Sexual Involvement: Recognizing Appropriate and Inappropriate Touching in Different Languages

If you or someone you know has been a victim of sexual abuse by a physiotherapist, the College is here to help you.

Below is information available in 10 different languages on Sexual Involvement: Recognizing Appropriate and Inappropriate touching. If you need information in another language, the College will do its best to accommodate you. 

Practice Advice

Free and anonymous advice for patients, physiostherapists, students and employers. Learn More
1-800-583-5885 ext. 241
(or ext. 243 if urgent)

What Do Physiotherapists Do?

Physiotherapists assess, treat and prevent physical problems, injuries and pain. They restore movement, function and health. When you see a physiotherapist you can expect that they will:
  • Carry out an assessment of your condition
  • Review and discuss what they learned during your assessment with you
  • Develop a treatment plan that will meet your needs and goals
  • Get your consent for treatment

Physiotherapy assessment and treatment is often hands-on and usually involves touching. The physiotherapist will want to look at how your body moves. You may be asked to remove some of your clothing to see your muscles, joints, posture and movement. The physiotherapist will give you privacy to change your clothes and provide you with a way to cover yourself if necessary. The physiotherapist may also need to feel how your muscles and body parts move. Touch is central to physiotherapy.

What is appropriate touching?

Physiotherapists use their hands to touch different body parts to assess and treat patients. When touching occurs as part of your therapy you can expect that:
  • the physiotherapist will tell you what they’re going to do and ask permission before touching you
  • you’ll be allowed to ask questions or express concerns
  • you can ask that an activity be stopped at any time if you feel uneasy
  • you can take back your consent or change your mind about the treatment at any time

What does the College do?

The College of Physiotherapists of Ontario is an organization (not an educational institution) that exists to protect the public interest and has rules called Standards that describe how physiotherapists are expected to behave to show that they are acting in the patient’s best interest.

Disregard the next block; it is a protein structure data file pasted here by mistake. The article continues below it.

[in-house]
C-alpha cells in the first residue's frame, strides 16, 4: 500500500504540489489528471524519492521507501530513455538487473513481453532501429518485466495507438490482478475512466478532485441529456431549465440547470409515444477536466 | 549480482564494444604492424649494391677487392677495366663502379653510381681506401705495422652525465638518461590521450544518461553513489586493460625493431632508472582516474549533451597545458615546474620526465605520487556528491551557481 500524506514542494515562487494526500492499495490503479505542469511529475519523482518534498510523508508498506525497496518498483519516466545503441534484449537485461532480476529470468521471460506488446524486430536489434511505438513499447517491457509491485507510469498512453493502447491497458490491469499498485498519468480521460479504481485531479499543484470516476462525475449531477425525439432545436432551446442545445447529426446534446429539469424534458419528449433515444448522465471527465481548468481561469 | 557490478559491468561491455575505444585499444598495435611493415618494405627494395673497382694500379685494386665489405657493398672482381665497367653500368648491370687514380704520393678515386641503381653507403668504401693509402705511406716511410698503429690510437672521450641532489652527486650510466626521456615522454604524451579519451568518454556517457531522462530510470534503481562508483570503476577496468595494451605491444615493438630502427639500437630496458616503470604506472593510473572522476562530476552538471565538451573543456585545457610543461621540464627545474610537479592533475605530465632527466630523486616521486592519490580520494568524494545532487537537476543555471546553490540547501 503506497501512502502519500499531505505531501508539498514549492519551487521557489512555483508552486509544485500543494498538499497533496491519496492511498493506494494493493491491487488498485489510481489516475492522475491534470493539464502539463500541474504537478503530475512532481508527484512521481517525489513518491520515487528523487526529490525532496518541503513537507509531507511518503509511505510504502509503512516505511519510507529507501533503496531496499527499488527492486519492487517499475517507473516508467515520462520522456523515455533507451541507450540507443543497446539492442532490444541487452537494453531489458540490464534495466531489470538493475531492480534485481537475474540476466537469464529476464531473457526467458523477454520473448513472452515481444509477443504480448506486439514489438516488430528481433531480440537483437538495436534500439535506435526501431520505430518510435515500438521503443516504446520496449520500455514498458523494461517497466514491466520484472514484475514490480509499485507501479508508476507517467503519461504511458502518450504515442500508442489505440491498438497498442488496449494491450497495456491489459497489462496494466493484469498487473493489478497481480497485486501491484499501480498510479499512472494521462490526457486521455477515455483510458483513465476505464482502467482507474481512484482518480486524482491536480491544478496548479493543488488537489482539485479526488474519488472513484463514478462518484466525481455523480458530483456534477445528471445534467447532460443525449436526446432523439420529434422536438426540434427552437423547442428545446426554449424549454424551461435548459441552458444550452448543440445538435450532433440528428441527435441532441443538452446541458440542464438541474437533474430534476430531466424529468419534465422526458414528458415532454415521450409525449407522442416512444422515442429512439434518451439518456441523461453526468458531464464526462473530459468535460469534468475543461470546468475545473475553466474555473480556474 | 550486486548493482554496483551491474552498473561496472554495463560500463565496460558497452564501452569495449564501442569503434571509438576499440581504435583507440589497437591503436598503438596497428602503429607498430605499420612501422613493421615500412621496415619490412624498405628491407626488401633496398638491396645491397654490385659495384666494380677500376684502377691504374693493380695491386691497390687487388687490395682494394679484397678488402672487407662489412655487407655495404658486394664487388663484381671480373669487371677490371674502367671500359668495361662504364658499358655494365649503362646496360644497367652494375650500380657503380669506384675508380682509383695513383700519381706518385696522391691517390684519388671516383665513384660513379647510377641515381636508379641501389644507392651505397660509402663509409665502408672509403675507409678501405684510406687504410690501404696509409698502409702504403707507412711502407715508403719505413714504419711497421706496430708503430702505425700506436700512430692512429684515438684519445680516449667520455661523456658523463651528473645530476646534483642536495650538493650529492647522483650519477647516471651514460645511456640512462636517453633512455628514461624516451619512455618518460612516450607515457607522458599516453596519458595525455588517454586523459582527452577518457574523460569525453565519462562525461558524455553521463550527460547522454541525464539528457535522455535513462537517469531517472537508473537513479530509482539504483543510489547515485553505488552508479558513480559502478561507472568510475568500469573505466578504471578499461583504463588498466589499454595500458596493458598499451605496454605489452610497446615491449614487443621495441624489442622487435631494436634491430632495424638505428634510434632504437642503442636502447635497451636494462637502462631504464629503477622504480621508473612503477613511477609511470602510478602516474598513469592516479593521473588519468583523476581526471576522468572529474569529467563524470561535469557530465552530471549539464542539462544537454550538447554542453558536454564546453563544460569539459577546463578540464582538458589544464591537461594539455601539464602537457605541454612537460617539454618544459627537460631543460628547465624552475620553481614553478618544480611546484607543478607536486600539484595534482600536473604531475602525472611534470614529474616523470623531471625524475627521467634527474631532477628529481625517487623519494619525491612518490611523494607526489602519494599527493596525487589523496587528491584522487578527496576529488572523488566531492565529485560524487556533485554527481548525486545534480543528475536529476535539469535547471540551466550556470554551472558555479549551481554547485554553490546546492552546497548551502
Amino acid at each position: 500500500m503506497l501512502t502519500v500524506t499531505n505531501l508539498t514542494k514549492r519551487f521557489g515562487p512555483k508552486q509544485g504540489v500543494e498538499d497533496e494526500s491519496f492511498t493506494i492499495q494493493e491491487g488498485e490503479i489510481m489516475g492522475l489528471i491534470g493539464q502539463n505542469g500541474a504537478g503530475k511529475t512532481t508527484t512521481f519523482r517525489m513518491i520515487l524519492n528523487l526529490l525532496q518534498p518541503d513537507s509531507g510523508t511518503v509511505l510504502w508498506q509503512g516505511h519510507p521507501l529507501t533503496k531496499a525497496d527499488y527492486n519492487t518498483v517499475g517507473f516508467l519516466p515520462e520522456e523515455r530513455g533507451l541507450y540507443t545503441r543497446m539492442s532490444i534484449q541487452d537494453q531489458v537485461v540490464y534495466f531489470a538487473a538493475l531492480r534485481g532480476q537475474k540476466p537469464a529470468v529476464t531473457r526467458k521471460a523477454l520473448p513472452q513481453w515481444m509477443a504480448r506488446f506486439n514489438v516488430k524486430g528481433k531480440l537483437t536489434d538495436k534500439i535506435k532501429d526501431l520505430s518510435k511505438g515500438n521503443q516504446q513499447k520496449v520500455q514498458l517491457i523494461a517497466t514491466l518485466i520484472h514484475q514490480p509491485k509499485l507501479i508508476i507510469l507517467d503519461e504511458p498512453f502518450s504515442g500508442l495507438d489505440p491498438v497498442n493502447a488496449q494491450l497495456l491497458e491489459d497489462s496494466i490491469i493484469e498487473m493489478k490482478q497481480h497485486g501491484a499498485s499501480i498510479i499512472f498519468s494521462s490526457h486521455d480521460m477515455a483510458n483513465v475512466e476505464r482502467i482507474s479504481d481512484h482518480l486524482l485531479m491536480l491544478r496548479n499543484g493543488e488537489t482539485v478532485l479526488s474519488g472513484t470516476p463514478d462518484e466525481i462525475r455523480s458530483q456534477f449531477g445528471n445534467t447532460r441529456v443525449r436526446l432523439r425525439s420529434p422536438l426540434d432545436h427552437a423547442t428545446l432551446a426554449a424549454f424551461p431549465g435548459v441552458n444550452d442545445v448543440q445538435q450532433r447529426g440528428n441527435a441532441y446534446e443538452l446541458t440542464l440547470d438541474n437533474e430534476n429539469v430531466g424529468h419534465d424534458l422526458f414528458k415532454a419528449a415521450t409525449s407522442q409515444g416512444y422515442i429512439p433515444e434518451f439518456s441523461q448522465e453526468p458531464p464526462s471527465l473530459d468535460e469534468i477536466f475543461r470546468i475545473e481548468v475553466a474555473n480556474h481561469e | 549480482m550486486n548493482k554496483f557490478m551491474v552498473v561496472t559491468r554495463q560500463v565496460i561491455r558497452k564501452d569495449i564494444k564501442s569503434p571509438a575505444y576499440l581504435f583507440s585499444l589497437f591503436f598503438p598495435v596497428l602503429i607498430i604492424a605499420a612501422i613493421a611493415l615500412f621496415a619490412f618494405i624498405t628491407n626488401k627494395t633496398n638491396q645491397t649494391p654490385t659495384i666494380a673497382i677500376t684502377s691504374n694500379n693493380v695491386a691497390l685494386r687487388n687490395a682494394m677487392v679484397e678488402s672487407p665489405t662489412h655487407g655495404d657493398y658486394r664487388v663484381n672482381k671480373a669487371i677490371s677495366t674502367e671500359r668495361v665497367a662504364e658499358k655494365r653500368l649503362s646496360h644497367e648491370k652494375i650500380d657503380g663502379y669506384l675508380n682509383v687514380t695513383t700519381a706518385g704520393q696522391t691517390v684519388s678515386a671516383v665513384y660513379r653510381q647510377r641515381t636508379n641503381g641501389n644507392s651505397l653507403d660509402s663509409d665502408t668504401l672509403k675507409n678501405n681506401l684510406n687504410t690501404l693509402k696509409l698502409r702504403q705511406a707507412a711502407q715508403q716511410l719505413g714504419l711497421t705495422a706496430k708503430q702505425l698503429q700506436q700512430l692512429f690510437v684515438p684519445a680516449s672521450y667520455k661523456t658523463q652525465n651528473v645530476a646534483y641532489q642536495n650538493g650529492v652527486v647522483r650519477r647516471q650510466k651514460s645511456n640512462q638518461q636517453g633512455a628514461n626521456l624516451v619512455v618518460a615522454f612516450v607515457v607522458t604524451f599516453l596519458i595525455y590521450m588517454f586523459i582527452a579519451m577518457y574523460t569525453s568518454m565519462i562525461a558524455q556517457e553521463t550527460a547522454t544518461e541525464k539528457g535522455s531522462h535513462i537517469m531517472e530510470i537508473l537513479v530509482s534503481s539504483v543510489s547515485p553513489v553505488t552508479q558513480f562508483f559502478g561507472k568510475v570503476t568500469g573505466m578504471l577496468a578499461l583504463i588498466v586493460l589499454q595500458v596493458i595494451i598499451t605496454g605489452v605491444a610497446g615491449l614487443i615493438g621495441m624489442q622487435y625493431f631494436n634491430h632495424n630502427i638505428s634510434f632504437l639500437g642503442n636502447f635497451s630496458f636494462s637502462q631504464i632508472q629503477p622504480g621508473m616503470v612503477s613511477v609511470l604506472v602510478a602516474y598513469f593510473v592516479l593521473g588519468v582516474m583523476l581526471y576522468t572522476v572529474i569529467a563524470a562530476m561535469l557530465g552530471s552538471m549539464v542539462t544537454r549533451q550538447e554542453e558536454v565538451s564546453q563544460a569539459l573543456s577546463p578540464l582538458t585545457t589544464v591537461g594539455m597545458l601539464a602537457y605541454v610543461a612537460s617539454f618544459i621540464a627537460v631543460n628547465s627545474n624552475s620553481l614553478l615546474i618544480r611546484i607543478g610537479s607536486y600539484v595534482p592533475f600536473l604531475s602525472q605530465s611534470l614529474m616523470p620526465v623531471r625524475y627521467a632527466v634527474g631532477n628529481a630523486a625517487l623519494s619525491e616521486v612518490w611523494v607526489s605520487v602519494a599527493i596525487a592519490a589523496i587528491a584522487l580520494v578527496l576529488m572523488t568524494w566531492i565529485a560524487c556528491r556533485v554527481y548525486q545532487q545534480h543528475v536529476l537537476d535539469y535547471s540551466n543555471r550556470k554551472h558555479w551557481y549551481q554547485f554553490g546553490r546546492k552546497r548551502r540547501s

As a patient, if you have concerns about your treatment or are looking for more information about the kind of care physiotherapists provide, you can contact the College’s Practice Advisor at: 416-591-3828 /1-800-583-5885 ext. 241 or at

Patient-Therapist Relationships

Physiotherapists are not allowed to have an intimate relationship with patients. This doesn’t mean the physiotherapist cannot be friendly, but it does mean that the physiotherapist shouldn’t develop an intimate relationship with you in or out of the place where they work, while you are a patient. Any form of sexual involvement could be defined as sexual abuse, even if you consent to the relationship. The College sees any form of sexual involvement as unacceptable.

What can a patient do if they are feeling uneasy during a therapy session?

  1. Tell the physiotherapist to stop.
  2. Ask the physiotherapist to explain what he or she is doing and why he or she is doing it.
  3. Refuse to continue with the therapy if you feel uneasy.

What to do if you suspect sexual abuse

If you think that you or someone you know has been sexually abused by a physiotherapist, contact the College Investigations team at: 416-591-3828  ext. 227 or 1-800-583-5885 ext. 227 or at

Don't assume that someone else will report the physiotherapist and don't worry if you are mistaken. It’s important that the College investigates these situations.

Please know that it’s not your fault. The physiotherapist is responsible for understanding and maintaining an appropriate, therapeutic relationship.

Tell someone you trust or contact the College immediately.

Funding for therapy and counselling related to sexual abuse

If you’ve been sexually abused by a physiotherapist you may be eligible for funding for therapy or counselling that is needed as a result. Contact us to learn more about funding for therapy and counselling related to sexual abuse.

Contact Us to Learn More

College of Physiotherapists of Ontario
375 University Avenue, Suite 800, Toronto, Ontario M5G 2J5
Tel: 416-591-3828 or Toll- Free: 1-800-583-5885